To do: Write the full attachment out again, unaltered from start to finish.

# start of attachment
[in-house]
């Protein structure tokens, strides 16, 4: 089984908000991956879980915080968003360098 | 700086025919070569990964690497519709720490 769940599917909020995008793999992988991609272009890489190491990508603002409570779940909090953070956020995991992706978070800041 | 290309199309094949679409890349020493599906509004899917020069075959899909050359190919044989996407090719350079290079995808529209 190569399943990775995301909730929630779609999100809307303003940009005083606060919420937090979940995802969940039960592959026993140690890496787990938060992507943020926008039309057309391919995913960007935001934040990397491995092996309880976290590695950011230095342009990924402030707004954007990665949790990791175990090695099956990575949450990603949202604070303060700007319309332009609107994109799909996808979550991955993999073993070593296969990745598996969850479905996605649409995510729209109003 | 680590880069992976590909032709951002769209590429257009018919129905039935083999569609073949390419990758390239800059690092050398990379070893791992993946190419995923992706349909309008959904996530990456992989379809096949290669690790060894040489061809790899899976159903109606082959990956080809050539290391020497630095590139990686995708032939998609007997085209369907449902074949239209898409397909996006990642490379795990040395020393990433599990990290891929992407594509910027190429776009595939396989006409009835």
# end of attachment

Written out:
[in-house]
């Protein structure tokens, strides 16, 4: 089984908000991956879980915080968003360098 | 700086025919070569990964690497519709720490 769940599917909020995008793999992988991609272009890489190491990508603002409570779940909090953070956020995991992706978070800041 | 290309199309094949679409890349020493599906509004899917020069075959899909050359190919044989996407090719350079290079995808529209 190569399943990775995301909730929630779609999100809307303003940009005083606060919420937090979940995802969940039960592959026993140690890496787990938060992507943020926008039309057309391919995913960007935001934040990397491995092996309880976290590695950011230095342009990924402030707004954007990665949790990791175990090695099956990575949450990603949202604070303060700007319309332009609107994109799909996808979550991955993999073993070593296969990745598996969850479905996605649409995510729209109003 | 680590880069992976590909032709951002769209590429257009018919129905039935083999569609073949390419990758390239800059690092050398990379070893791992993946190419995923992706349909309008959904996530990456992989379809096949290669690790060894040489061809790899899976159903109606082959990956080809050539290391020497630095590139990686995708032939998609007997085209369907449902074949239209898409397909996006990642490379795990040395020393990433599990990290891929992407594509910027190429776009595939396989006409009835």